If your conscience is caught between two or three doubts or options, just consult any available better informed person’s view, who need not at all be a priest or even a religious person, enough he be an honest and better informed person and then act. Even here, if you are not able to rid yourself of all doubts, just do one of the easiest of options you have in mind, because the principle is: (In dubio libertas) In doubt, any of the options are equally valid and acceptable before God.

So finding God and his guidance is the easiest thing in life, if our belief that God exists and that he is really the Father figure of all, is an uncontested truth. All humans – wise, foolish, ignorant, illiterate, rich, poor – need not go any where searching. They have only to look within themselves and listen to their consciences. Recall the famous song composed by Fr. Abel (one of my saintly friends gone to heaven: Iswarane Thedi (in Malayalam). Its substance is this: “I wandered all over the world, across sea and deserts looking for God’s foot steps, all in vain. Finally I turned into myself, into my heart. Lo and behold there He is. My heart is His abode and Love is His name, shape and features.”

Otherwise, follow the advise given to sailors at sea totally run out of water, terribly thirsty and unaware of their actual location: “If you are dying of thirst, just drop the bucket because you are sailing in the face of Amazon full of clean,clear potable water not tainted by salt.” And for God’s help and guidance, just peep into yourself, to your conscience speaking to you. That is the Voice of God talking to you constantly.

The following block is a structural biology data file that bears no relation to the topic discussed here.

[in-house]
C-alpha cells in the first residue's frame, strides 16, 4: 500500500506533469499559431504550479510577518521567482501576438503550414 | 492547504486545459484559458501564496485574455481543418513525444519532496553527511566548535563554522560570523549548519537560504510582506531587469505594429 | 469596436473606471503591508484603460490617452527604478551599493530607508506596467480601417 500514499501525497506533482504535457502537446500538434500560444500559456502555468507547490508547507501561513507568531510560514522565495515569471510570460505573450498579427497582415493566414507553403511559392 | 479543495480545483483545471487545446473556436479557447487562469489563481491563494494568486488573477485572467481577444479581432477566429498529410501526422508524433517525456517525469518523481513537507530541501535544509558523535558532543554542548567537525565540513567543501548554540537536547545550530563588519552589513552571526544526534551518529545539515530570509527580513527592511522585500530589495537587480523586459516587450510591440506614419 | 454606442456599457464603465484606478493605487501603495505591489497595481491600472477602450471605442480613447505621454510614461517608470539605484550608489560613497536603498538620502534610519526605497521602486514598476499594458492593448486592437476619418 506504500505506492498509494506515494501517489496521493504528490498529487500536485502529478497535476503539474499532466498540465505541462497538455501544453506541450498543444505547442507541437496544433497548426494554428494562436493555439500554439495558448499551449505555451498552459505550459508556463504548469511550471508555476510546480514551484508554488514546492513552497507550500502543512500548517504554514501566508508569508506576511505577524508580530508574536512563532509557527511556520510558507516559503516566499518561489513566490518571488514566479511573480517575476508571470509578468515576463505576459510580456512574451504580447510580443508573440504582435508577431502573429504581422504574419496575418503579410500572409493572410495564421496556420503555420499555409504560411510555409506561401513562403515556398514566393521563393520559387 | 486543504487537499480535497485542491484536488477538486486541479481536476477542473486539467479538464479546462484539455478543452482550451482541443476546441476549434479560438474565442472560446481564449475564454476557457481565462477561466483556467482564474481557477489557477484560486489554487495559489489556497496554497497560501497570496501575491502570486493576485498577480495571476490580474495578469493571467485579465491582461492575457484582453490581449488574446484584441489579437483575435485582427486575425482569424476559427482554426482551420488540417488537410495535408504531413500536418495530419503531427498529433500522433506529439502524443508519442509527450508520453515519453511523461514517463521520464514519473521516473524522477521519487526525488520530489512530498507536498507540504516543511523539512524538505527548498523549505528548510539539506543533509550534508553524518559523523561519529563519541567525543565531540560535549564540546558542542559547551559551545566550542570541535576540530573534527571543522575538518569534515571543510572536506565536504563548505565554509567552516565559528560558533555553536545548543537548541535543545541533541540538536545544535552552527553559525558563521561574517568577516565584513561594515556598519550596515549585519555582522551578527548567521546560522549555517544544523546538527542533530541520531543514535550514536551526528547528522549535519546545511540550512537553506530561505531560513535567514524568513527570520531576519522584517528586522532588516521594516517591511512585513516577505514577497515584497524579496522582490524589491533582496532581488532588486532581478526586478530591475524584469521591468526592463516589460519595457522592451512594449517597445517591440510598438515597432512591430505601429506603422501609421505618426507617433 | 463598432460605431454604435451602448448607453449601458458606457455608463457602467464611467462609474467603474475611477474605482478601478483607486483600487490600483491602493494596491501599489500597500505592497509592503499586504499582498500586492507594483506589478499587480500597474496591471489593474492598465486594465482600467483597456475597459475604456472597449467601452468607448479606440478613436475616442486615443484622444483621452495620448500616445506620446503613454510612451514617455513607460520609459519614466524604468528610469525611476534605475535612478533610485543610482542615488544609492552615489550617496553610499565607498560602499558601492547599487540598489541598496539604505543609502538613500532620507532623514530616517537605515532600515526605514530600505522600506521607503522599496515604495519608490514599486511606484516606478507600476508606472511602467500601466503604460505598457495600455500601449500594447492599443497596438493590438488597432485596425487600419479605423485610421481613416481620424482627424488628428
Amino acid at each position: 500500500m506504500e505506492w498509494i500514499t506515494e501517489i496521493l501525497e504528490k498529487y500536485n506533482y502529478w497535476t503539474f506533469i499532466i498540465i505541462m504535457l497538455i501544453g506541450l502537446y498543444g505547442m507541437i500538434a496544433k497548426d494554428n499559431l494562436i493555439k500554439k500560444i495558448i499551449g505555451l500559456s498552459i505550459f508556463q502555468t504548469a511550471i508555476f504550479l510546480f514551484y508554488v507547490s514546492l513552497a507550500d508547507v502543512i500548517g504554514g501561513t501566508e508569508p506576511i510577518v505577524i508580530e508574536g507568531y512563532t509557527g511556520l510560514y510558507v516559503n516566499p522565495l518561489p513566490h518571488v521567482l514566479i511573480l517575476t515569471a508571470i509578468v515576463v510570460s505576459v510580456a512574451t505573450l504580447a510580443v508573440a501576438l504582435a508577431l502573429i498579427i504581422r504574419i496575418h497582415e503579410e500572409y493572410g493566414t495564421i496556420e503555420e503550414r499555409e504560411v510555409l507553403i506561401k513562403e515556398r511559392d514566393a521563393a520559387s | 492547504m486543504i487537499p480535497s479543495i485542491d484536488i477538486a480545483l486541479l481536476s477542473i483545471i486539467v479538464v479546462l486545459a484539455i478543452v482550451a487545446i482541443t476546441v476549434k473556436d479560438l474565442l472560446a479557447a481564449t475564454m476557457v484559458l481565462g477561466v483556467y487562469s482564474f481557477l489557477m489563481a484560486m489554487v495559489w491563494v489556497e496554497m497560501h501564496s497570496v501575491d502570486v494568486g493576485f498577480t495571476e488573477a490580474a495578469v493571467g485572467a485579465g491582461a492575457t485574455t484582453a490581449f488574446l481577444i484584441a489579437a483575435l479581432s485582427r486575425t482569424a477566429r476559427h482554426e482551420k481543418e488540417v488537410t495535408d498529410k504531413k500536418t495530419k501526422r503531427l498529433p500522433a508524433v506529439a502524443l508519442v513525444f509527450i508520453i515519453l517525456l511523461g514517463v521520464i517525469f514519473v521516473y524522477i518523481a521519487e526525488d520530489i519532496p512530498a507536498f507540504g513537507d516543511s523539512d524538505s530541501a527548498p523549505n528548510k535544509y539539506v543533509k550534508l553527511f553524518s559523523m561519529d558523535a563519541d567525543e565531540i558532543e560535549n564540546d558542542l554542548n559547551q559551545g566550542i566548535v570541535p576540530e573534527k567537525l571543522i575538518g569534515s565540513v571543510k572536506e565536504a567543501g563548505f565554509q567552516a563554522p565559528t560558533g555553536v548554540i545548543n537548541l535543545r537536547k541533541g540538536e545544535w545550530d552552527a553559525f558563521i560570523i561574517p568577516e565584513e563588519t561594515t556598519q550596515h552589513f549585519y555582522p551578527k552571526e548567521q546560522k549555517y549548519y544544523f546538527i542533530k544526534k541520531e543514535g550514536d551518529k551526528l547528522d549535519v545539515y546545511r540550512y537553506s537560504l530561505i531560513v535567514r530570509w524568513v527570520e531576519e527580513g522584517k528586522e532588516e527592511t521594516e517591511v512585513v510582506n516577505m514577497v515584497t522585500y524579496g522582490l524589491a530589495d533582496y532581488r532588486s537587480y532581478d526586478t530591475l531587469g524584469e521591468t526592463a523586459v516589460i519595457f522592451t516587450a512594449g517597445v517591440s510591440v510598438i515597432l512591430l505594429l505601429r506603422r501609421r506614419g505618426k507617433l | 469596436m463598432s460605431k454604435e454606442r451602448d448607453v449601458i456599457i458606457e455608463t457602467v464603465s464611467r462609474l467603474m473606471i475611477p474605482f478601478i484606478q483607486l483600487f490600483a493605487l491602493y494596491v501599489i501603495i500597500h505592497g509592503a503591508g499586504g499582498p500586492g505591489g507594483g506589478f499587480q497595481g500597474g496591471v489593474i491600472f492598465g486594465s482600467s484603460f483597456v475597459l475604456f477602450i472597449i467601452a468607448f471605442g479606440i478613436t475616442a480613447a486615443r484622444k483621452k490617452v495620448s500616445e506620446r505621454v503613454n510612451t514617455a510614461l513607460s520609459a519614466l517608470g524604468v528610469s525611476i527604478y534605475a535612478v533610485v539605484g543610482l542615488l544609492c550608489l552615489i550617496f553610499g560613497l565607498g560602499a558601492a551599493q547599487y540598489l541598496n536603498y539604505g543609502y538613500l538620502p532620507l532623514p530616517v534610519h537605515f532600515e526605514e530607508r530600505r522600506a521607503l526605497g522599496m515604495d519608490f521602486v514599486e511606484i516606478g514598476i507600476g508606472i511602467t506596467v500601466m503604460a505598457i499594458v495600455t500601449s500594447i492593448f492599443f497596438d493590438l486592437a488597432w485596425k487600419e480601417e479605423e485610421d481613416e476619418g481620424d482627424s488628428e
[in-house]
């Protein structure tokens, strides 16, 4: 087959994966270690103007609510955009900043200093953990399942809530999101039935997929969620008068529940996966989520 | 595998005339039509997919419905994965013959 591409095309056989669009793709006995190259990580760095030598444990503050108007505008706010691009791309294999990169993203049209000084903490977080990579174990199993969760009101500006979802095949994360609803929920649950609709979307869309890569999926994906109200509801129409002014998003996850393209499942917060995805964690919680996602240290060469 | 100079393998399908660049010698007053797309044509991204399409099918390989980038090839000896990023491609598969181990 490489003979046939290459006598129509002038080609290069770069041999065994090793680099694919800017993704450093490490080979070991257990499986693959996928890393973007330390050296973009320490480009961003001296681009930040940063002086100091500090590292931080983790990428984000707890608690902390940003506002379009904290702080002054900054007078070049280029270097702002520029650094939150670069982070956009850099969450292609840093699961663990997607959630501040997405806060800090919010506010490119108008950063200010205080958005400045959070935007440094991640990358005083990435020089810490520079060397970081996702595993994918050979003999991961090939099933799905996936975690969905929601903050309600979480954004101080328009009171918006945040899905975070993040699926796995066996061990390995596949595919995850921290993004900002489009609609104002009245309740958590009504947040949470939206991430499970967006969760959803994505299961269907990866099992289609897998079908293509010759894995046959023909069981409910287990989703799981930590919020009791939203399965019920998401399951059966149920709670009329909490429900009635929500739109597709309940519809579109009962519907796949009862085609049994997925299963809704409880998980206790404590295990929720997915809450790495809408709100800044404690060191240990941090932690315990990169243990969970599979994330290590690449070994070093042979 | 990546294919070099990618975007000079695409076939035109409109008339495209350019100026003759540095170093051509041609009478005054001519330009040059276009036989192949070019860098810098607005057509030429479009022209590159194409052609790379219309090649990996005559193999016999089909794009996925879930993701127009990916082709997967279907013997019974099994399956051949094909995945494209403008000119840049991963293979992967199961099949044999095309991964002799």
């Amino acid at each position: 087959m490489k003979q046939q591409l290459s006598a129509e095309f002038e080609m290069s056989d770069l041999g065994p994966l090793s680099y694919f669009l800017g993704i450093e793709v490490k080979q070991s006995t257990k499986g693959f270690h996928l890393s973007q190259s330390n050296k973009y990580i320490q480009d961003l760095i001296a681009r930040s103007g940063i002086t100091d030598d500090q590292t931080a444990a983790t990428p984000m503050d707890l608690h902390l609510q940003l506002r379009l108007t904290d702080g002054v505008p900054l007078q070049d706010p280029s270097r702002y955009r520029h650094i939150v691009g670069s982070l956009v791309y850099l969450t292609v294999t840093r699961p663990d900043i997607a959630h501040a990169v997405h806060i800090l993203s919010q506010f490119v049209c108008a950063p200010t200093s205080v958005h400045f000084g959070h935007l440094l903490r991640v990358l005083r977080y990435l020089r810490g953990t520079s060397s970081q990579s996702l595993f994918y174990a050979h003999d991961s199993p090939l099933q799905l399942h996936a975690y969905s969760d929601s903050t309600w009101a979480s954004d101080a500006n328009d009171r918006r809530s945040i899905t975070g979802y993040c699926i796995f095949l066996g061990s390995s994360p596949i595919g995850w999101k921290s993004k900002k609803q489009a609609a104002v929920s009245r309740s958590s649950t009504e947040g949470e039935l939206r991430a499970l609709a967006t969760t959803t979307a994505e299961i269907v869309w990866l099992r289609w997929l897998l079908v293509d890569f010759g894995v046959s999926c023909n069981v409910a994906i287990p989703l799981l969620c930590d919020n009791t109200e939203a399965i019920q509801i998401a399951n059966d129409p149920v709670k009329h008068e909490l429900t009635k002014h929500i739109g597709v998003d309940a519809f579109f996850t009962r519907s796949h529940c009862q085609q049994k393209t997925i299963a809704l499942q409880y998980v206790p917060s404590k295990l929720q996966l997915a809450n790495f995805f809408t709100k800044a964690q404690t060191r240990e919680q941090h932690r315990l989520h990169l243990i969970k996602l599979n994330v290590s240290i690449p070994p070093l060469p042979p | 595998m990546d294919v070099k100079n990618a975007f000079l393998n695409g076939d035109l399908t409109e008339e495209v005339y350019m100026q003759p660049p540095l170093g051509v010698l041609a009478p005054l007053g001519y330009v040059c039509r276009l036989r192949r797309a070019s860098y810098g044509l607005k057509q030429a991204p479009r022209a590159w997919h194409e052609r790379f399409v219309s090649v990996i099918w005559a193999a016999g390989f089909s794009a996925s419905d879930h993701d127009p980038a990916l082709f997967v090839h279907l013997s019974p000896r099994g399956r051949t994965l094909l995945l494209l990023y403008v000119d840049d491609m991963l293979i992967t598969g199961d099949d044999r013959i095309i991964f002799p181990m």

Of course, all what is said above is the considered conviction of this scribe which no one is bound to follow, as one is bound to follow one’s own conscience. What I wish to request humbly, is that our well-meaning readers react honestly, fearlessly and boldly expressing their views, imitating the readers of Clifford Longley’s article: in the Tablet weekly, given below.

What follows is Longley’s article: “Pope created confusion where we needed Clarity” and readers’ reaction at the end:

Still they argue, argue, argue. Yes he did; no he didn’t. He can; he can’t. What exactly did Pope Francis intend to convey by chapter eight of his apostolic exhortation Amoris Laetitia? Conservatives say Pope Francis cannot have meant that “divorced and remarried Catholics could be admitted to Holy Communion in certain circumstances”, as many have interpreted the document, because that would be plain contrary to long-standing Catholic practice sanctioned by the magisterium.

But that would have meant that he too is a conservative, and we know he is a liberal. We are free to interpret his words in the light of that. But why the uncertainty? Why couldn’t he have spelt it out with a simple statement such as the one above? Was he under pressure, for instance facing threats of resignation from senior cardinals in the Vatican, so he had to create a smoke screen so everyone could claim a victory? How does that help the rest of us, or at least those of us who aren’t conservative curial cardinals? He has created confusion precisely where there needs to be clarity.

In every other respect Amoris Laetitia is a pastoral triumph. But not this one. It is a mess. In those circumstances the only possible advice is to follow the instincts and intuitions of one’s conscience as honestly as possible, consulting whomever one likes in the process. Let liberals interpret the document liberally and conservatives conservatively. But don’t let anybody tell them they are wrong, because nobody knows that for sure.